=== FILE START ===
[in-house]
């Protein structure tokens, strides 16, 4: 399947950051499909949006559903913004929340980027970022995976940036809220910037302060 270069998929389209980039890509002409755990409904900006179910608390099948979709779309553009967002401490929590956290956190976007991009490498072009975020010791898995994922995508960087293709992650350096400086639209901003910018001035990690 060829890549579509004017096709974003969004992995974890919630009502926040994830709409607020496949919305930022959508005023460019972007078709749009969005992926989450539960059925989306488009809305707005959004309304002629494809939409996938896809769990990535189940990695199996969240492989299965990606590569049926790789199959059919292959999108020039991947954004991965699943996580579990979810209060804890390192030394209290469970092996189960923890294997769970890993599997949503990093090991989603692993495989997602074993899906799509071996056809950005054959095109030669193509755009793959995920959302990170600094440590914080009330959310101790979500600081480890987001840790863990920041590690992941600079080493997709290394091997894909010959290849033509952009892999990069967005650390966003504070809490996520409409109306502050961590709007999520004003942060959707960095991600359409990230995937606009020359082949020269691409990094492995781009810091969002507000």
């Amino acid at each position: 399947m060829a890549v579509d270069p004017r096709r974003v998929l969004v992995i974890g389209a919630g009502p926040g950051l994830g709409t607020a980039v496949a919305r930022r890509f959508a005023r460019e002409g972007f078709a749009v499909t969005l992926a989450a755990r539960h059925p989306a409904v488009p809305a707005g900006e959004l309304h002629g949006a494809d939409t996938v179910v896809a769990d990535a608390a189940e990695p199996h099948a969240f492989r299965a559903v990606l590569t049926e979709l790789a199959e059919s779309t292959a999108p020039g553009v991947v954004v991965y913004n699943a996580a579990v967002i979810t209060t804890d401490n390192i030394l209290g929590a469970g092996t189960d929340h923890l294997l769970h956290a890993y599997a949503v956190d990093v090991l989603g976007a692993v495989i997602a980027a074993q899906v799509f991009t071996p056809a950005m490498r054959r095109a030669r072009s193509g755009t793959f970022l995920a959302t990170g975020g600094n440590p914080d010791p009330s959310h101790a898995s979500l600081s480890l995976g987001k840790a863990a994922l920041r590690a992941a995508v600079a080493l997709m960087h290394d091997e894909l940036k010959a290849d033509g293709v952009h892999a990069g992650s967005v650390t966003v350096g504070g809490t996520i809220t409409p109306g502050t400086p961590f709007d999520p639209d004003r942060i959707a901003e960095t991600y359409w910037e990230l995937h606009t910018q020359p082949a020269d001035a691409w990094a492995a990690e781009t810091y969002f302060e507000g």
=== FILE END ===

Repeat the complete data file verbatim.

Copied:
[in-house]
């Protein structure tokens, strides 16, 4: 399947950051499909949006559903913004929340980027970022995976940036809220910037302060 270069998929389209980039890509002409755990409904900006179910608390099948979709779309553009967002401490929590956290956190976007991009490498072009975020010791898995994922995508960087293709992650350096400086639209901003910018001035990690 060829890549579509004017096709974003969004992995974890919630009502926040994830709409607020496949919305930022959508005023460019972007078709749009969005992926989450539960059925989306488009809305707005959004309304002629494809939409996938896809769990990535189940990695199996969240492989299965990606590569049926790789199959059919292959999108020039991947954004991965699943996580579990979810209060804890390192030394209290469970092996189960923890294997769970890993599997949503990093090991989603692993495989997602074993899906799509071996056809950005054959095109030669193509755009793959995920959302990170600094440590914080009330959310101790979500600081480890987001840790863990920041590690992941600079080493997709290394091997894909010959290849033509952009892999990069967005650390966003504070809490996520409409109306502050961590709007999520004003942060959707960095991600359409990230995937606009020359082949020269691409990094492995781009810091969002507000």
């Amino acid at each position: 399947m060829a890549v579509d270069p004017r096709r974003v998929l969004v992995i974890g389209a919630g009502p926040g950051l994830g709409t607020a980039v496949a919305r930022r890509f959508a005023r460019e002409g972007f078709a749009v499909t969005l992926a989450a755990r539960h059925p989306a409904v488009p809305a707005g900006e959004l309304h002629g949006a494809d939409t996938v179910v896809a769990d990535a608390a189940e990695p199996h099948a969240f492989r299965a559903v990606l590569t049926e979709l790789a199959e059919s779309t292959a999108p020039g553009v991947v954004v991965y913004n699943a996580a579990v967002i979810t209060t804890d401490n390192i030394l209290g929590a469970g092996t189960d929340h923890l294997l769970h956290a890993y599997a949503v956190d990093v090991l989603g976007a692993v495989i997602a980027a074993q899906v799509f991009t071996p056809a950005m490498r054959r095109a030669r072009s193509g755009t793959f970022l995920a959302t990170g975020g600094n440590p914080d010791p009330s959310h101790a898995s979500l600081s480890l995976g987001k840790a863990a994922l920041r590690a992941a995508v600079a080493l997709m960087h290394d091997e894909l940036k010959a290849d033509g293709v952009h892999a990069g992650s967005v650390t966003v350096g504070g809490t996520i809220t409409p109306g502050t400086p961590f709007d999520p639209d004003r942060i959707a901003e960095t991600y359409w910037e990230l995937h606009t910018q020359p082949a020269d001035a691409w990094a492995a990690e781009t810091y969002f302060e507000g």